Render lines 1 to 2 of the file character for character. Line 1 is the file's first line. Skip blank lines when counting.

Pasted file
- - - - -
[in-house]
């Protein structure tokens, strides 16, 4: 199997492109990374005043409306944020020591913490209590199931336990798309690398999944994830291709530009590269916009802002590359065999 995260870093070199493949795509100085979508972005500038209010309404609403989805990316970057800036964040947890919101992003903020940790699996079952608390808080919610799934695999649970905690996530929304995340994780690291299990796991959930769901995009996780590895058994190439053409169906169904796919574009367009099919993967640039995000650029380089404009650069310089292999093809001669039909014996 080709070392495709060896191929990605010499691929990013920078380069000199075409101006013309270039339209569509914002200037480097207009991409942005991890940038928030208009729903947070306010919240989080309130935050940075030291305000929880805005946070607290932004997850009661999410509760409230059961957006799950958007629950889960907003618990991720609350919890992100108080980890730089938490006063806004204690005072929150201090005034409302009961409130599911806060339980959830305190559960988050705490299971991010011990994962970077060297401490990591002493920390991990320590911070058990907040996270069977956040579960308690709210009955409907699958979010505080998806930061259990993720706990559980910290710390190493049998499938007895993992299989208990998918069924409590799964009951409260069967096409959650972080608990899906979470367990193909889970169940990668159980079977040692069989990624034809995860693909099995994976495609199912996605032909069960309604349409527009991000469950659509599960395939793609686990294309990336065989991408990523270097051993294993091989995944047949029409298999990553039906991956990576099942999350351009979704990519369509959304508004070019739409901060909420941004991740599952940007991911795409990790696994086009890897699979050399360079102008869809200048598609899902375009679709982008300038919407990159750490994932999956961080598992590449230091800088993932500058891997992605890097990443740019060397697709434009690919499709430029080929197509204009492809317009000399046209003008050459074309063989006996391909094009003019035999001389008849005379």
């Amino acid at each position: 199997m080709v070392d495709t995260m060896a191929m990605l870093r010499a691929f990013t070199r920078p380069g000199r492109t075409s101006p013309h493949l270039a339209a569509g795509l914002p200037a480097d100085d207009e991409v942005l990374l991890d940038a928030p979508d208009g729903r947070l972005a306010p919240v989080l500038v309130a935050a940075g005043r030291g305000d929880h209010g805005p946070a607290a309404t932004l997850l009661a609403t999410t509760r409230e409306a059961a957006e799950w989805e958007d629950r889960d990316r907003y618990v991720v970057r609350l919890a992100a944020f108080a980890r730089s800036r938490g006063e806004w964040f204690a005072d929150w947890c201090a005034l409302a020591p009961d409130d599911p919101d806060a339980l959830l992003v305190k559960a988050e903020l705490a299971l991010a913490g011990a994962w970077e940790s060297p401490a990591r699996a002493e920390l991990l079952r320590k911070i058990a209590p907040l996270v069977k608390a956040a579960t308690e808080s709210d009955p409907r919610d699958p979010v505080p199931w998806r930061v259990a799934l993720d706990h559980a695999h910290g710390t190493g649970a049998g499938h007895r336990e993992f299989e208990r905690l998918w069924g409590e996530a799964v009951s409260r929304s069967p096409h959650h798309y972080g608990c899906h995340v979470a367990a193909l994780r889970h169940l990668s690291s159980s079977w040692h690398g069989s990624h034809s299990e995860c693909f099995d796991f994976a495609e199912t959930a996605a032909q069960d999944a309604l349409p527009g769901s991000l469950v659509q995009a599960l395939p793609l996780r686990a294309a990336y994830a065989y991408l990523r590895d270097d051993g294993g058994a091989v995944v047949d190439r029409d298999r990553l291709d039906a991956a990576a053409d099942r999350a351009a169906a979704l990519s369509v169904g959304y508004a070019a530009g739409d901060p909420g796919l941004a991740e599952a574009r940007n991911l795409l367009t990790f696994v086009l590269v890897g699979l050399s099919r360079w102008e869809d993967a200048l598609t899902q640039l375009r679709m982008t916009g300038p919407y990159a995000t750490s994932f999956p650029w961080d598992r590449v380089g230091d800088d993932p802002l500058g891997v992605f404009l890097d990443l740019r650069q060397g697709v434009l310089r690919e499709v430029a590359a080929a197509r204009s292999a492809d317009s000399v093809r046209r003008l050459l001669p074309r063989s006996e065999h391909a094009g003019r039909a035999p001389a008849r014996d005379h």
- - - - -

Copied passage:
[in-house]
């Protein structure tokens, strides 16, 4: 199997492109990374005043409306944020020591913490209590199931336990798309690398999944994830291709530009590269916009802002590359065999 995260870093070199493949795509100085979508972005500038209010309404609403989805990316970057800036964040947890919101992003903020940790699996079952608390808080919610799934695999649970905690996530929304995340994780690291299990796991959930769901995009996780590895058994190439053409169906169904796919574009367009099919993967640039995000650029380089404009650069310089292999093809001669039909014996 080709070392495709060896191929990605010499691929990013920078380069000199075409101006013309270039339209569509914002200037480097207009991409942005991890940038928030208009729903947070306010919240989080309130935050940075030291305000929880805005946070607290932004997850009661999410509760409230059961957006799950958007629950889960907003618990991720609350919890992100108080980890730089938490006063806004204690005072929150201090005034409302009961409130599911806060339980959830305190559960988050705490299971991010011990994962970077060297401490990591002493920390991990320590911070058990907040996270069977956040579960308690709210009955409907699958979010505080998806930061259990993720706990559980910290710390190493049998499938007895993992299989208990998918069924409590799964009951409260069967096409959650972080608990899906979470367990193909889970169940990668159980079977040692069989990624034809995860693909099995994976495609199912996605032909069960309604349409527009991000469950659509599960395939793609686990294309990336065989991408990523270097051993294993091989995944047949029409298999990553039906991956990576099942999350351009979704990519369509959304508004070019739409901060909420941004991740599952940007991911795409990790696994086009890897699979050399360079102008869809200048598609899902375009679709982008300038919407990159750490994932999956961080598992590449230091800088993932500058891997992605890097990443740019060397697709434009690919499709430029080929197509204009492809317009000399046209003008050459074309063989006996391909094009003019035999001389008849005379």